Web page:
A raft of reforms to the Residential Tenancies Act 1986 have been put into place in the past two years. Landlords can be forgiven for being confused as to what exactly is fact and what is fiction. What has come into force and what is still being debated? This is the first in a series of blogs discussing these reforms. Christine Cechova makes things clearer, starting with two changes that are already in force:
The Overseas Investment Act 2005 provides that a transaction needs consent when there is an overseas investment in sensitive land. What is sensitive land? What type of property transaction is caught?
An act that has underpinned our land transfer system for 60 years was put to bed and the Land Transfer Act 2017 became effective. That change may not impact on you daily, but some things will impact on how you complete your developments in the future.
Two recent court decisions considered something that looked like a subdivision and asked whether it really was. Both involved common ownership and exclusive use areas.
Zak Nasir analyses recently released Environment Court decision: Mckay  NZEnvC 180. Is the conversion of a cross lease to fee simple a subdivision?
Are you a property developer mid-way through your apartment build? Have you decided not to apply for an exemption to the new OIO requirements (and save the $25,500 fee)? You might want to consider encouraging your buyers to nominate this month.
From 22 October 2018 (or potentially earlier if we have orders in Council to that effect) the sale of residential land in New Zealand to an overseas person will potentially require consent from the Overseas Investment Office. Denise Marsden looks at the law change from the residential developer’s viewpoint.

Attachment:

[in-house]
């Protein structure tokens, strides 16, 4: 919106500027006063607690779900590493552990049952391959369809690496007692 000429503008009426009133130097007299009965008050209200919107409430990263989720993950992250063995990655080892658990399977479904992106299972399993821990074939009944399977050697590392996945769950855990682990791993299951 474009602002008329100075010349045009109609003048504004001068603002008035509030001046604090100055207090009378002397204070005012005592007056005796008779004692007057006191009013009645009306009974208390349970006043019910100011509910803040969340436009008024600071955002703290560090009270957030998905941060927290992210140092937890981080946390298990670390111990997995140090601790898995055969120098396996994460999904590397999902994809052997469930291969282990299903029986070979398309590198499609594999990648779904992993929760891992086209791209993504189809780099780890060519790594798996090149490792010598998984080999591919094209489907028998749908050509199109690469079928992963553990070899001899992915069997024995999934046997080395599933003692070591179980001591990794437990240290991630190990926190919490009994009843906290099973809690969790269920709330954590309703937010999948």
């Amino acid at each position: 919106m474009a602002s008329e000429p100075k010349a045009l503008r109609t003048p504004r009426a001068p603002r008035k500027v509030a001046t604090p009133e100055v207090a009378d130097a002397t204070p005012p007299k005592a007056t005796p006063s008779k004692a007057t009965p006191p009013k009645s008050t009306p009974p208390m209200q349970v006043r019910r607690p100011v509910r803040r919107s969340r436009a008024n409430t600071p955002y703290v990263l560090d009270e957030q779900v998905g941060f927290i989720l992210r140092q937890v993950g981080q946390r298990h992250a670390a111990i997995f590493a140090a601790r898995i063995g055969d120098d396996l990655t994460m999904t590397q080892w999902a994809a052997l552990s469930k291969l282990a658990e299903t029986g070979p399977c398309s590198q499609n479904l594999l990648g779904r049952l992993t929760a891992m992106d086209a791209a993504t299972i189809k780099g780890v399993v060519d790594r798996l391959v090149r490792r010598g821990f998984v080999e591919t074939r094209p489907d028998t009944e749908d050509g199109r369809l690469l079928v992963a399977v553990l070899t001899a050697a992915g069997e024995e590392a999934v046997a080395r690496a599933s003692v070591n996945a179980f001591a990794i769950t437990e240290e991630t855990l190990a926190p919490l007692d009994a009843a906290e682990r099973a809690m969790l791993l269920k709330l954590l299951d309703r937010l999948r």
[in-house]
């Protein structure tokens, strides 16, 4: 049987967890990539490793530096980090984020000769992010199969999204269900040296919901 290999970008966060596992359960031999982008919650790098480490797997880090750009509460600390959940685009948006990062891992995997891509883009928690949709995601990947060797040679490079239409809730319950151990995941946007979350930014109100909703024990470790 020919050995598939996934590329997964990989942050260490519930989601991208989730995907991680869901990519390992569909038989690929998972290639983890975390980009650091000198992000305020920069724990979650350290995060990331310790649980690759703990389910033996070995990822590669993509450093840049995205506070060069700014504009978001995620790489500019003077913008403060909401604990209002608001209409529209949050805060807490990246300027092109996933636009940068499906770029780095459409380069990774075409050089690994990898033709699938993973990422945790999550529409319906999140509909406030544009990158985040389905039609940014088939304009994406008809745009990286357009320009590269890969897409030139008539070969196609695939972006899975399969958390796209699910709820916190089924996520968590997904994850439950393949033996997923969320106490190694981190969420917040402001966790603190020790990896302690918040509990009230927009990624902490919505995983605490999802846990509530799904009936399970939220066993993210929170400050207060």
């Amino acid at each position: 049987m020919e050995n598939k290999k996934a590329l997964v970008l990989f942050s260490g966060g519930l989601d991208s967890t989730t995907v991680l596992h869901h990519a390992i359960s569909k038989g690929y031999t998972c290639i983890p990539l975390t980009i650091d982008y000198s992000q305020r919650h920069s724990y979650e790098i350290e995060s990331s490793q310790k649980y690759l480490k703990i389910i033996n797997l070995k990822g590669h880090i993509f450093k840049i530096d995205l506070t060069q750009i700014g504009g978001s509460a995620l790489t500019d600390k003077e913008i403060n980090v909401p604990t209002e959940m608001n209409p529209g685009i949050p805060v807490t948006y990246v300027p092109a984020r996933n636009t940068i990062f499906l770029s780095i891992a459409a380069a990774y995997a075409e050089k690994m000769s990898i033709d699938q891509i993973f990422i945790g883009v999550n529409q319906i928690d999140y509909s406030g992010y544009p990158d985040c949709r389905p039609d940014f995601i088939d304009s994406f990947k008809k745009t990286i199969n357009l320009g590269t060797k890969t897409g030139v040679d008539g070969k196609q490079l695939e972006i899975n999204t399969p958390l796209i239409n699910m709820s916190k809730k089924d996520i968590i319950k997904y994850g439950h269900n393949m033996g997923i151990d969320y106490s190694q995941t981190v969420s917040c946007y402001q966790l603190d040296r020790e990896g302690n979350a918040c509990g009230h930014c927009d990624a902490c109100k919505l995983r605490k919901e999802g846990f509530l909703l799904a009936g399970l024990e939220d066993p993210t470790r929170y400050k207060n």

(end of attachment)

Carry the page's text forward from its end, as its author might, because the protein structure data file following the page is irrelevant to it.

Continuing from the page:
Don’t assume converting your cross-lease title will be a complicated and expensive task. With the right people engaged to carry out the work, you can save a lot of time, money and unnecessary administration.
Are you considering investing in property with friends? In today’s escalating property market it is becoming more common. Good legal advice can help you manage the risk.
Since January 2005, we’ve worked with Duffy Books in Homes to provide something most children would take for granted – books. We support three schools in the far north of New Zealand, Te Horo, Te Hapua and Tautoro.
There have been a couple of recent decisions concerning bonds under construction contracts. They remind us it’s important to know what kind of bond you are dealing with.
We offer a holistic approach to property law. That’s why we have a specialist practice area for trusts, estates and succession planning. Helping our clients preserve their assets is an integral part of what we do. This is the second in a series of articles on personal asset planning.